It's sort of funny that Grant Morrison has found so much success in writing comics. Comics are a medium where readers constantly miss issues, start stories in the middle, or read stories out of order and with month-or-longer gaps between reading. Much of Morrison's work requires the reader read everything start to finish to fully enjoy (and sometimes simply understand) the forces at play in the text. Morrison's (relatively) short and contained pieces like Happy and All-Star Superman are really easy to digest because the mind need only hold onto twelve or less issues worth of material, one or two universes in the multiverse, one or two incantations of the character, minimalist magic.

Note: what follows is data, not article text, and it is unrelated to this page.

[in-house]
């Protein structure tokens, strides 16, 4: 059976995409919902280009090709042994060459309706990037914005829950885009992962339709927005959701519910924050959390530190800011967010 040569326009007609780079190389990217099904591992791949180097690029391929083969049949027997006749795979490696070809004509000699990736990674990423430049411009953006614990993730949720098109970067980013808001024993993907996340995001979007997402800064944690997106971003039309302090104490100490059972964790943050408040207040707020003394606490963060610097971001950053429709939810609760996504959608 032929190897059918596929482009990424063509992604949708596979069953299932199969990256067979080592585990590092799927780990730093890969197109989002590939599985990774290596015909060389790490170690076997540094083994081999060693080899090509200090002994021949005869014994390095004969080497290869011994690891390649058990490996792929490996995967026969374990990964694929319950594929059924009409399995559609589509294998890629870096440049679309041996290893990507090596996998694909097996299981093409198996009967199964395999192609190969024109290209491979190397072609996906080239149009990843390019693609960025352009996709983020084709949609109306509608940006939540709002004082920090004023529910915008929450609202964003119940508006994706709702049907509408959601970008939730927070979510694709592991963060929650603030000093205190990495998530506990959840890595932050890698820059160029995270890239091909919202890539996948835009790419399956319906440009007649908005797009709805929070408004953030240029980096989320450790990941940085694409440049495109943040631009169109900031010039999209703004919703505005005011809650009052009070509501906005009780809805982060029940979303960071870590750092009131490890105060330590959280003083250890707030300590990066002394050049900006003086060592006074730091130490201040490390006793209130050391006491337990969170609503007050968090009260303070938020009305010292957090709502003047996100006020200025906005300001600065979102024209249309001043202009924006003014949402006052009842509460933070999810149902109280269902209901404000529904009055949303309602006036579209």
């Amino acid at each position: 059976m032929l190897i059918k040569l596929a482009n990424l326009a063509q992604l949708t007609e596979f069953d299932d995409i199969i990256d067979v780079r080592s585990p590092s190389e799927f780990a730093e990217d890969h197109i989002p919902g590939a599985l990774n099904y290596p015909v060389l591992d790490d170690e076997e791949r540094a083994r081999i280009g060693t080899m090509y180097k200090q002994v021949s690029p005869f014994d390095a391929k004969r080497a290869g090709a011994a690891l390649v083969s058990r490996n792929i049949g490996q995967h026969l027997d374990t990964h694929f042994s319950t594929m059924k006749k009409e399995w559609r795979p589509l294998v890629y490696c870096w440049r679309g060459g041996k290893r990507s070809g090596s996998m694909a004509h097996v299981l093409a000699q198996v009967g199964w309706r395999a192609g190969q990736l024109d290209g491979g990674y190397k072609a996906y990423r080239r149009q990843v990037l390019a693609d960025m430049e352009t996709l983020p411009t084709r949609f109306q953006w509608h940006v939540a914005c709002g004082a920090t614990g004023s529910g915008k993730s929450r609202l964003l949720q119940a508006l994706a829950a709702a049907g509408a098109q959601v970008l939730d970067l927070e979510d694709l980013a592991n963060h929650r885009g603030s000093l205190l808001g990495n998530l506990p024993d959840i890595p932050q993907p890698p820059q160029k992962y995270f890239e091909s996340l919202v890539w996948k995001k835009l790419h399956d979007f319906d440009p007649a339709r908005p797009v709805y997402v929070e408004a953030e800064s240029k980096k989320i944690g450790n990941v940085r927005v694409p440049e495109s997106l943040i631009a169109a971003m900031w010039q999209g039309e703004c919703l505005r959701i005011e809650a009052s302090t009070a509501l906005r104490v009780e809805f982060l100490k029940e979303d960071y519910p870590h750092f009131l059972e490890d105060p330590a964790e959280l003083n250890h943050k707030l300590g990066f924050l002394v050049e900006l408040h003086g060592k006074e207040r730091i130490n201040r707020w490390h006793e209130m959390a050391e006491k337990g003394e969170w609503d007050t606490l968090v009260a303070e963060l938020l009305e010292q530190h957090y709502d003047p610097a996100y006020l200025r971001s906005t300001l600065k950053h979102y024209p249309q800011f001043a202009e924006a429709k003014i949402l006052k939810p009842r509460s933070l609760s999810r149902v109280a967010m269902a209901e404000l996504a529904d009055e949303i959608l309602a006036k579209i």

Morrison's run on Action Comics (vol. 1-3) resembled his Seven Soldiers of Victory more so than his Batman and Son stuff. The narratives all over the place (and time and space and race)- President Superman, people in Superman's brain, Clark Kent in a hoodie (just try it, Zimmerman), Brainiac, ghosts, LOSH. Individually the issues and the trades are enjoyable, but it's really a story you need to read all together. To truly value the role that Krypto plays, you need to listen to the homeless people.
I recommend this book to fans of Superman and wild physics.